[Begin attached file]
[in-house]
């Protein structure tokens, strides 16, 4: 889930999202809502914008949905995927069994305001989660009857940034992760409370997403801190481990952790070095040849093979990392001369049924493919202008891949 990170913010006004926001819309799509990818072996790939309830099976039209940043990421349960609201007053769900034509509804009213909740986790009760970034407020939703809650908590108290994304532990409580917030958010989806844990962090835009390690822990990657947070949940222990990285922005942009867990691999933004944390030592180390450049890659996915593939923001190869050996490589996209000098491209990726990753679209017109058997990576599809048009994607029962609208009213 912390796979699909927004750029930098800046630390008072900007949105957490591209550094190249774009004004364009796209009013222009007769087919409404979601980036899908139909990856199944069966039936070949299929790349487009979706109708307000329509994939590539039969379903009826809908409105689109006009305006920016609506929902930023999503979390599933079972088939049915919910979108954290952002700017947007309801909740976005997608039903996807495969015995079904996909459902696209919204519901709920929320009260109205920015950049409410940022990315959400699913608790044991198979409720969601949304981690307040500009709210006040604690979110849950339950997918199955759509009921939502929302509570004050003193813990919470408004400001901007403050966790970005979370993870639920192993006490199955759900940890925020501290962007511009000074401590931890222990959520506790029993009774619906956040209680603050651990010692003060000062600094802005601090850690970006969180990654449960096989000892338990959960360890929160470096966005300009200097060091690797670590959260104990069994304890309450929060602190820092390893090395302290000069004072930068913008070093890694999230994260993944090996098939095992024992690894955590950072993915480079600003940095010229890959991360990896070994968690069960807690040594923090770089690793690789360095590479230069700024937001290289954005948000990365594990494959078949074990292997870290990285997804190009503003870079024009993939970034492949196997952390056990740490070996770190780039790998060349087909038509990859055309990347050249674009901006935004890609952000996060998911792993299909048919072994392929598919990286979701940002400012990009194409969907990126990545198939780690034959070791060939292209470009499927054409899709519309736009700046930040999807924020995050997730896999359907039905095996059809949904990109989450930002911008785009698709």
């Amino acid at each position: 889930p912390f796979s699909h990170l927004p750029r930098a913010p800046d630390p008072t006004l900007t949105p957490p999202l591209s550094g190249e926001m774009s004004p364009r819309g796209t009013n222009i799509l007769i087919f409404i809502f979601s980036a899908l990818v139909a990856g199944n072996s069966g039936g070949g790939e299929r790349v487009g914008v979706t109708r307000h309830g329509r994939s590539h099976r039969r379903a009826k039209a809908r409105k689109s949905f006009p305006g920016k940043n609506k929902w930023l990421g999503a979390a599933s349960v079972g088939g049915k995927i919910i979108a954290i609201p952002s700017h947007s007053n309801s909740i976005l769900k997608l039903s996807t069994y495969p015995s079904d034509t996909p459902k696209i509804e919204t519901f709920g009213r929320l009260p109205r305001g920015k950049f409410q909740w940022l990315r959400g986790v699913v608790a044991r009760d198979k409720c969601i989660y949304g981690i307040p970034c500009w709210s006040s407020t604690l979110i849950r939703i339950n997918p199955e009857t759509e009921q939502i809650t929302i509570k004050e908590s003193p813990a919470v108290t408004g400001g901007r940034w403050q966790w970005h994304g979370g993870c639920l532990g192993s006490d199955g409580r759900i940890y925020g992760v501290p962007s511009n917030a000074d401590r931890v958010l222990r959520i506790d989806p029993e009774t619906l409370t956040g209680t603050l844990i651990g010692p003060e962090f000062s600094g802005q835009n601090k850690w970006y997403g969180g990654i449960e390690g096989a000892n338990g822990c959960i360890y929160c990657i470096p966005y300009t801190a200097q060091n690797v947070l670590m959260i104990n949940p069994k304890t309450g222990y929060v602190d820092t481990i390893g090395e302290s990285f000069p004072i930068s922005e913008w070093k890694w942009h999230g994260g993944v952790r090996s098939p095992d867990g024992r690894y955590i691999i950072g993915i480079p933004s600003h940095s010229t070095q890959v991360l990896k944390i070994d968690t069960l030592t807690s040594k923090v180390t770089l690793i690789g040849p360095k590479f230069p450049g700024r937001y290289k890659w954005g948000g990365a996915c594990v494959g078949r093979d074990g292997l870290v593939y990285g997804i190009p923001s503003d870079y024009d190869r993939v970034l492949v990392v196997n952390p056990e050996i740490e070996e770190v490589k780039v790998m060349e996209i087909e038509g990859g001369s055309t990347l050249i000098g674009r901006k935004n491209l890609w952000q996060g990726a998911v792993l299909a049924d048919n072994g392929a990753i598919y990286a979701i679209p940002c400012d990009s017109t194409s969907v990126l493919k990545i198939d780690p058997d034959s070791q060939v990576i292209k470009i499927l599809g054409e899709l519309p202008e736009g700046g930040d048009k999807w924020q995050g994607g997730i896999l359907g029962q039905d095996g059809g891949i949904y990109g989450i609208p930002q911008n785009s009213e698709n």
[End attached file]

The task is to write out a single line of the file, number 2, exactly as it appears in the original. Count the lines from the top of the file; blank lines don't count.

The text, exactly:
């Protein structure tokens, strides 16, 4: 889930999202809502914008949905995927069994305001989660009857940034992760409370997403801190481990952790070095040849093979990392001369049924493919202008891949 990170913010006004926001819309799509990818072996790939309830099976039209940043990421349960609201007053769900034509509804009213909740986790009760970034407020939703809650908590108290994304532990409580917030958010989806844990962090835009390690822990990657947070949940222990990285922005942009867990691999933004944390030592180390450049890659996915593939923001190869050996490589996209000098491209990726990753679209017109058997990576599809048009994607029962609208009213 912390796979699909927004750029930098800046630390008072900007949105957490591209550094190249774009004004364009796209009013222009007769087919409404979601980036899908139909990856199944069966039936070949299929790349487009979706109708307000329509994939590539039969379903009826809908409105689109006009305006920016609506929902930023999503979390599933079972088939049915919910979108954290952002700017947007309801909740976005997608039903996807495969015995079904996909459902696209919204519901709920929320009260109205920015950049409410940022990315959400699913608790044991198979409720969601949304981690307040500009709210006040604690979110849950339950997918199955759509009921939502929302509570004050003193813990919470408004400001901007403050966790970005979370993870639920192993006490199955759900940890925020501290962007511009000074401590931890222990959520506790029993009774619906956040209680603050651990010692003060000062600094802005601090850690970006969180990654449960096989000892338990959960360890929160470096966005300009200097060091690797670590959260104990069994304890309450929060602190820092390893090395302290000069004072930068913008070093890694999230994260993944090996098939095992024992690894955590950072993915480079600003940095010229890959991360990896070994968690069960807690040594923090770089690793690789360095590479230069700024937001290289954005948000990365594990494959078949074990292997870290990285997804190009503003870079024009993939970034492949196997952390056990740490070996770190780039790998060349087909038509990859055309990347050249674009901006935004890609952000996060998911792993299909048919072994392929598919990286979701940002400012990009194409969907990126990545198939780690034959070791060939292209470009499927054409899709519309736009700046930040999807924020995050997730896999359907039905095996059809949904990109989450930002911008785009698709």